Parent–child dyadic collaboration in the present study was assessed through behavioral observation by a group of trained research assistants of videotapes of the 4-min collaborative drawing task. As previous studies have indicated that macrocoding may be better suited for studying family processes related to interactive dynamics and relational concepts (Kerig and Lindahl, 2000), we adopted macrocoding in order to synthesize the entire process of collaborative interaction and code parent–child interaction behaviors of interest in a larger context. Overall, this scale measured the extent to which the parent–child dyad worked together effectively and constructively, and it captured: whether the dyad was seeking joint understanding of each other and the eagerness and receptiveness of their cooperation. Indicators of low collaboration included that the dyads showed consistent refusal or inability to cooperate during the task, either in the way of opposition (e.g., actively undermining the collaboration), or in the way of distancing (e.g., active avoidance of communication). By contrast, indicators of high collaboration on this scale included exhibiting eagerness to cooperate and strived for mutual understanding, such as responding cooperatively to suggestions, actively and patiently explaining their points of view and genuinely asking the other to clarify their ideas. Parent–child dyadic collaboration was coded on a seven-point Likert scale ranging from -3 to 3, with -3 representing a very low quality of collaboration and 3 representing a very high quality of collaboration. Research assistants first rated the level of dyadic collaboration independently and then conferenced the final score for each family. The intra-class correlation coefficient of the scale was calculated with all coders’ scores on a randomly selected 10% of the whole sample. Within the randomly selected coding sample, the inter-rater reliability was 0.94.

Analytic Plan

First, the preliminary analyses examined the descriptive statistics and correlations among study variables and demographic characteristics. Next, mediation models and moderated mediation models were tested using the SPSS PROCESS macro with bootstrapping methods, following procedures recommended by Hayes (2013). Five thousand bootstrap resamples were used to generate 95% confidence intervals for estimating the size and significance of the effects. All studied variables were centered before testing mediational and moderated mediation models. Based on theoretical considerations, we first examined whether parent report and observed child emotion regulation mediated the associations between parents’ supportive/unsupportive reactions and children’s internalizing/externalizing symptoms; then, parent–child dyadic collaboration was tested as a moderator of the association between parental reactions and child emotion regulation in the mediations models (Figure 1).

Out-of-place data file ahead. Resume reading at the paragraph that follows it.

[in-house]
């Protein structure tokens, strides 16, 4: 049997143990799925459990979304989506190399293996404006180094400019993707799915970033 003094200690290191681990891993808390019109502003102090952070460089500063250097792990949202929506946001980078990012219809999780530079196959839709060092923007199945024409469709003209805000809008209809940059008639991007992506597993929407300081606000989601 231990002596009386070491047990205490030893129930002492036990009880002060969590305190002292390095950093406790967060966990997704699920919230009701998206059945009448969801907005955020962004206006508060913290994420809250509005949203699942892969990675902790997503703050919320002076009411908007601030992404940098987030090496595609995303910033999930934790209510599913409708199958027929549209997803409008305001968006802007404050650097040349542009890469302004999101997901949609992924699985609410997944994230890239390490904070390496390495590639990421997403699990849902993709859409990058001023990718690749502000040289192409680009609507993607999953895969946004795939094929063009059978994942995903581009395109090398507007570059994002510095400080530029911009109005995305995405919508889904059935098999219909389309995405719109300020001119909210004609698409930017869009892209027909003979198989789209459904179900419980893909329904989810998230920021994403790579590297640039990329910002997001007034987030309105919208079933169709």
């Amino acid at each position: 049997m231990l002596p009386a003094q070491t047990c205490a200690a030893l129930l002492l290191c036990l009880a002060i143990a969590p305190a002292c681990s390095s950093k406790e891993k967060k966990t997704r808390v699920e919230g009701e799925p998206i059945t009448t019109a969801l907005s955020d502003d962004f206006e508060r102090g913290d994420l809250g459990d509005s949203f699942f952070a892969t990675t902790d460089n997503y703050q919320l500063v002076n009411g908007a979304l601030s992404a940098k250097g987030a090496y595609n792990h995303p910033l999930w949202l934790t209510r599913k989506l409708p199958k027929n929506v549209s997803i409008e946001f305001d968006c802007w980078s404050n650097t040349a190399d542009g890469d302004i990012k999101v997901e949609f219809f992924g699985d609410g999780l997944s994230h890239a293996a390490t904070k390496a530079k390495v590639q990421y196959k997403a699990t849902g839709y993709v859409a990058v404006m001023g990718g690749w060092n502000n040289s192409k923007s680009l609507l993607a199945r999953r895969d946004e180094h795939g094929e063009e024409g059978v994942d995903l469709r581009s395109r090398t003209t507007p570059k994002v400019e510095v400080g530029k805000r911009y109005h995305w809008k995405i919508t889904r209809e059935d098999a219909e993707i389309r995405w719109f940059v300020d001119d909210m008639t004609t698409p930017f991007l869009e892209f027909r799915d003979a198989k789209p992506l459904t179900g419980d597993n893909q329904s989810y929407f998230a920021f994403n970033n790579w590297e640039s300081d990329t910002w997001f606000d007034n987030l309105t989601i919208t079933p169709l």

FIGURE 1
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FIGURE 1. The moderated mediation model.

Results

Preliminary Analyses and Descriptive Statistics

Rates of missing data ranged from 0 to 2.7%, and all missing data were due to participant non-response (e.g., deliberately or accidentally not responding to certain items). Table 1 shows the mean scores, standard deviations, and correlations among study variables. Parents’ supportive reactions to children’s negative emotions were negatively correlated with children’s internalizing and externalizing symptoms, whereas parents’ unsupportive reactions were negatively correlated with children’s internalizing symptoms. Parents’ supportive reactions were positively and unsupportive reactions were negatively associated with parent-report children’s emotion regulation. Parent-report children’s emotion regulation was negatively correlated with children’s internalizing and externalizing symptoms. No significant correlation was observed between observed children’s emotion regulation and other study variables. No significant correlation was observed between parent–child dyadic collaboration and other study variables.

TABLE 1
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TABLE 1. Means, standard deviations, and bivariate correlations of study variables.